If you want to live the Portuguese Way in an alternative way, why not do it by bicycle?
If you do not consider yourself a “normal” pilgrim, but rather a “bicigrino”, this is the route for you.
We remind you that if you are thinking about cycling the Portuguese Way, and obtaining the Compostela, you must ride a minimum of 200 km. However, this route will allow you to enjoy some unique landscapes, so the effort will have be worth it.
The Queen Isabel of Portugal traversed this route in the thirteenth century. Since then, many pilgrims have followed her steps.
Departing from Oporto you will discover one of Portugal’s most famous cities, which historic centre has been listed as a UNESCO World Heritage Site since 1996.
Here you can taste its wine, go for a walk along the Douro river, and enjoy delicious Portuguese food…
On your bicycle route, you will pass through the villages of Northern Portugal, such as Barcelos or Ponte de Lima. Moreover, you will enjoy its landscapes, and the friendliness of its people.
Once you have crossed the border in Valença do Minho (through the bridge that connects Spain and Portugal), you will reach Tui, in Galician land, and you will be able to follow your route towards Santiago.
The beautiful road is awaiting for you, crowned by forests and secondary trails in the Galician countryside.
Here you will be able to taste the typical and delicious products, such as the seafood from the Rías Baixas, or the Albariño, one of the most renowned wines in the area. You will also have the opportunity to ride your bike and get to villages such as Pontevedra, Caldas de Reis, and Padrón.
If you already have some cycling experience and basic mechanical knowledge, we highly recommend you to take the Pilgrim’s Way to Santiago on wheels. Be ready to have an unforgettable experience!
With our help, you will find a little easier way to complete the last 200 km of the Portuguese Camino by bicycle.
Are you ready to ride your bike?
These hotels offer private rooms with private bathrooms as well as other additional services that may vary depending on the type of category: restaurant service, television, room service, dry cleaning, ironing service, etc. It is common to stay in this type of hotels in the cities along the Camino.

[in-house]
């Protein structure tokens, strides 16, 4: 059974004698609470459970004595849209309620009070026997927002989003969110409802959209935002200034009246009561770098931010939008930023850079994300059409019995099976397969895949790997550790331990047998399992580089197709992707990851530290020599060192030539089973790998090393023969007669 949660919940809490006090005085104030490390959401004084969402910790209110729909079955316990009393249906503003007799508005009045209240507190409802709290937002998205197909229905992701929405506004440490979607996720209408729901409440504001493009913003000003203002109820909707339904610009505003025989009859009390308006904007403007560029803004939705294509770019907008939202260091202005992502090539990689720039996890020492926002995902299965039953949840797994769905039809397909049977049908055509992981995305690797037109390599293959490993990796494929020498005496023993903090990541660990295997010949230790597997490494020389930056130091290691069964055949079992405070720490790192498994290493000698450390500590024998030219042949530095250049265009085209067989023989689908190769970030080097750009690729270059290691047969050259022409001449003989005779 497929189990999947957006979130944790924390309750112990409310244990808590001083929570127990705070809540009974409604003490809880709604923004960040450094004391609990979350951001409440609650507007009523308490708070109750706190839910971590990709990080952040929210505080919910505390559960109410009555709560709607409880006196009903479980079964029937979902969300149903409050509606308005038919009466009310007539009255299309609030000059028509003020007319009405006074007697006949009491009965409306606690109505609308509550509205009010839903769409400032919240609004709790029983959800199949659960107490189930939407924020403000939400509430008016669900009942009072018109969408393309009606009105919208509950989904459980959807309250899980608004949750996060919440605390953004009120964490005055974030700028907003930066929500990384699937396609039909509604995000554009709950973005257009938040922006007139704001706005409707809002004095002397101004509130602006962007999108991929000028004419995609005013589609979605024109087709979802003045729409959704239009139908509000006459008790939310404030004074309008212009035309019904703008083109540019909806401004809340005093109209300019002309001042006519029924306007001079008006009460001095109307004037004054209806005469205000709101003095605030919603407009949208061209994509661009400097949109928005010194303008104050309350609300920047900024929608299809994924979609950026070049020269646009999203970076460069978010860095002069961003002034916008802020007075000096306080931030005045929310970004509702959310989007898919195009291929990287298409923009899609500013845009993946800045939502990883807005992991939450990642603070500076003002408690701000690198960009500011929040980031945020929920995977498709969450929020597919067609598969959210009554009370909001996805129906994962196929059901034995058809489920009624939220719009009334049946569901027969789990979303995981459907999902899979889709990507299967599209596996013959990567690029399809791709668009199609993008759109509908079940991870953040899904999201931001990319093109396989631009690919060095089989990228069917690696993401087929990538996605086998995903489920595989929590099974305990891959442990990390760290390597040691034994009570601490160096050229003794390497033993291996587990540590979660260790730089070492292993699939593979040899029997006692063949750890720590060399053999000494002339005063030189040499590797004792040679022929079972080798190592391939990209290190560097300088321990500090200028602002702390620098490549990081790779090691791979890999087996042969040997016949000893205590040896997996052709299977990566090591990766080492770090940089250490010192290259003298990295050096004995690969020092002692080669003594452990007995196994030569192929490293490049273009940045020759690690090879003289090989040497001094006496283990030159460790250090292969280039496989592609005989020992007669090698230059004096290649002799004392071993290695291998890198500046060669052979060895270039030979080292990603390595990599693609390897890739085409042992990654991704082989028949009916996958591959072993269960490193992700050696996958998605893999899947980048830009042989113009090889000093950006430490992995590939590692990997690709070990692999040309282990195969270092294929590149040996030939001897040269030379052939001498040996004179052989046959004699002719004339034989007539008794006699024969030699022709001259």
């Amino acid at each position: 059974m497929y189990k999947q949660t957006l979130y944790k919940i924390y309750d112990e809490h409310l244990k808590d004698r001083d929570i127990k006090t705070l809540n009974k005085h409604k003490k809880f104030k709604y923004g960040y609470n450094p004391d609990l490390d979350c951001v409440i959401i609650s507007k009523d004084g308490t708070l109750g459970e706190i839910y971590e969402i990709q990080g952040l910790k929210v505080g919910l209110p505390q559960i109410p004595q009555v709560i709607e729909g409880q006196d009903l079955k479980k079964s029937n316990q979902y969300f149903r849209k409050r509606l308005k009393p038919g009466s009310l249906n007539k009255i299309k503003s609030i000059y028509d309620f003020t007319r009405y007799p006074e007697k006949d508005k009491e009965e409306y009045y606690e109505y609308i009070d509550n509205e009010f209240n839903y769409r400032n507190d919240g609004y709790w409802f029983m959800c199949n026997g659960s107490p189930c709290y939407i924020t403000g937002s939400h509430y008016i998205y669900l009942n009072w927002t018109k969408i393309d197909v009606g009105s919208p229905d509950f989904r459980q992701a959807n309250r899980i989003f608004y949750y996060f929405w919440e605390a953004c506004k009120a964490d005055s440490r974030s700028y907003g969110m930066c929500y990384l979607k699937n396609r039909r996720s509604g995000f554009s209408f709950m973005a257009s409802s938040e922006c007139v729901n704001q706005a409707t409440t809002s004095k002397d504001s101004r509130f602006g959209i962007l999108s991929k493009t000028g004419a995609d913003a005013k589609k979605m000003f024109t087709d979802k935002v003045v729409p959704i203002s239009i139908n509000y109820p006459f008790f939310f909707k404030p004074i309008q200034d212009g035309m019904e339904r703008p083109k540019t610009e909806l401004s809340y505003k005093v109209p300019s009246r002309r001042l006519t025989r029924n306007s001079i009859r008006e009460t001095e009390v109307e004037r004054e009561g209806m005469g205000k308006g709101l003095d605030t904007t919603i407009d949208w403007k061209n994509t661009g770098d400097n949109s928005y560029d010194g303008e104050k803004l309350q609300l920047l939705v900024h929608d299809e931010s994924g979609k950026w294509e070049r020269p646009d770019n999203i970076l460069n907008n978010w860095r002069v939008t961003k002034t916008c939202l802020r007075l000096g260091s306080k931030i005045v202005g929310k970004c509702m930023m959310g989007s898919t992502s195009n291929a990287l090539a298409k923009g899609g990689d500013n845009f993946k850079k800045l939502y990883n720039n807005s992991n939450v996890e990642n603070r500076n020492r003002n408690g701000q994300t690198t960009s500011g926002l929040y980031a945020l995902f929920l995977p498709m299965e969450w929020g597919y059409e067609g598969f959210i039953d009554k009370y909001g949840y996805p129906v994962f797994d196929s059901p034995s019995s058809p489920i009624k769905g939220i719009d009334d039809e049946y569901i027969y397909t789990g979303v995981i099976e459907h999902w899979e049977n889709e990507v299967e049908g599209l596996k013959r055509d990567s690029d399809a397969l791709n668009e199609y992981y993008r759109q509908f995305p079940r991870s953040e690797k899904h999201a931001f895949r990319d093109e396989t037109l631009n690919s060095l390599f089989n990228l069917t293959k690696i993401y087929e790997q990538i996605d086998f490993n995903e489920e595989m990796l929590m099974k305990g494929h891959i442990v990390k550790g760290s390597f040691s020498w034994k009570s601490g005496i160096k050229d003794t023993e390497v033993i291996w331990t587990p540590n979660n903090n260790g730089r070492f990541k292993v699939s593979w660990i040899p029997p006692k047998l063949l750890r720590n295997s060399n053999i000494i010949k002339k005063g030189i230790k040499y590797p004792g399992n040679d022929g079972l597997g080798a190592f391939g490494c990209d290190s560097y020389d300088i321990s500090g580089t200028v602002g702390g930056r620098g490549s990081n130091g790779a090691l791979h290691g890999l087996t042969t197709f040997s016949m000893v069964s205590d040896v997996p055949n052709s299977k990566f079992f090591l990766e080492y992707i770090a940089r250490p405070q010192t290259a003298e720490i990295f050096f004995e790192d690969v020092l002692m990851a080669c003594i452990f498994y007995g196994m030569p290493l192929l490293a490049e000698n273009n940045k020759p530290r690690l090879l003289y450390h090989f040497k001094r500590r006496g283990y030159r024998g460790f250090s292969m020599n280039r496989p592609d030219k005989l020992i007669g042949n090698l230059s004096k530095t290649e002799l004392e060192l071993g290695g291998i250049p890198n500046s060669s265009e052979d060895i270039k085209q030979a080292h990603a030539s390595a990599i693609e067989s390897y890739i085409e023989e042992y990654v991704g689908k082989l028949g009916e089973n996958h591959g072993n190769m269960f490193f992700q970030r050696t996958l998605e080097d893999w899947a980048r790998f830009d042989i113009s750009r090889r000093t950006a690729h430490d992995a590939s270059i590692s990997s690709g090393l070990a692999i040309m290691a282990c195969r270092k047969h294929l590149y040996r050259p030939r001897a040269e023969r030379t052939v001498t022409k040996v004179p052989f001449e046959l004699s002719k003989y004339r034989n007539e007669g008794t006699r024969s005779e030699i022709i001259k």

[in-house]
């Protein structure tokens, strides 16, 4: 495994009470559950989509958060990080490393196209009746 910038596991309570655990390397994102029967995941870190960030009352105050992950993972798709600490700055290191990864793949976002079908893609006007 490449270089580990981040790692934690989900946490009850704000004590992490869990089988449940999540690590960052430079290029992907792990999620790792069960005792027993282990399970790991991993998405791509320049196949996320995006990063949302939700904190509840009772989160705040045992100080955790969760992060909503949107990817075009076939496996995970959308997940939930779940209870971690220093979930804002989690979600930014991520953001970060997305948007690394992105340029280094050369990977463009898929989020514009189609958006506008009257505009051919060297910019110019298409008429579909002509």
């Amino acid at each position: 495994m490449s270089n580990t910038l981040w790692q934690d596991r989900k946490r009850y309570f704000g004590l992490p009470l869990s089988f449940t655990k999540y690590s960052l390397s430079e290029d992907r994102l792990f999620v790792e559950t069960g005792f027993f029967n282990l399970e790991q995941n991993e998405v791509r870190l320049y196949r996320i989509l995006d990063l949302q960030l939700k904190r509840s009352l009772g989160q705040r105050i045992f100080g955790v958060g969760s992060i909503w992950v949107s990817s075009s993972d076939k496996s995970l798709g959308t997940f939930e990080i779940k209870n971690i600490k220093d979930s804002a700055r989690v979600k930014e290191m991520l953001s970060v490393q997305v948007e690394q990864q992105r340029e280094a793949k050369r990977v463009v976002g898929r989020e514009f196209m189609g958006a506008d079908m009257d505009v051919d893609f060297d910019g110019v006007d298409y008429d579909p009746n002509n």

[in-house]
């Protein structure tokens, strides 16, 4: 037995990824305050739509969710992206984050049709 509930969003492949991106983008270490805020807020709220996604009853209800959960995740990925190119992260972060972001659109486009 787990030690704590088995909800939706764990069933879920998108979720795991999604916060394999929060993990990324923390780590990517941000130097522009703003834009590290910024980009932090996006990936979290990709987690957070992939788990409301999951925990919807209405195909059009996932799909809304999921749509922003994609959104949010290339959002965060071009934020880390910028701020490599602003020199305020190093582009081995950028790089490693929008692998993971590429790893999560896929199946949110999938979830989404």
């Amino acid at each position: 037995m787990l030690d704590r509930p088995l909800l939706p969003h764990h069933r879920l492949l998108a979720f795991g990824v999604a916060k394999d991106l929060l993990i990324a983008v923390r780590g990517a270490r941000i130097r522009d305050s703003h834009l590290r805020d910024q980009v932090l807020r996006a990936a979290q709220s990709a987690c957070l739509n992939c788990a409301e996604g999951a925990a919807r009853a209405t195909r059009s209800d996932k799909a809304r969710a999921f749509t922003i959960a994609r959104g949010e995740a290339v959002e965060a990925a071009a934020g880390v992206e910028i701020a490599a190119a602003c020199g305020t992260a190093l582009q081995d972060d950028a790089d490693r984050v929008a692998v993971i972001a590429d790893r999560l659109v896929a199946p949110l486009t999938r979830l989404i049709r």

These accommodations have the necessary services to cover the basic needs of cleanliness and rest at a more moderate price than the hotels . Officially, hostels and guesthouses are 1-star accommodations. However, this rating should not be taken into account when evaluating the level of comfort and quality of their services.
Typical in the large cities along the El Camino. They can be family hotels or international hotel chains. They are perhaps the most expensive alternative, although you can find different price levels according to the category and services they offer.
These are small accommodations characterized by having few rooms and providing personalized attention. They are hotel concepts with a modern style and their own character. They can be between 1* and 5*.
This is a public hotel chain that manages a network of almost 100 charming hotels distributed throughout the Iberian Peninsula. The establishments are located in buildings of cultural interest and great historical value, and stand out for their scenic, artistic or natural interest (including ancient palaces, monasteries, fortresses, convents, fortresses…).
Rural houses, pazos, inns, rectories, castles, monasteries, farmhouses… These are historic buildings of great architectural and patrimonial value. So much so, that this characteristic sometimes gives them the status of “luxury lodging” despite the fact that they are
“luxury accommodation” despite the fact that they are often rustic constructions in which natural stone and wood predominate.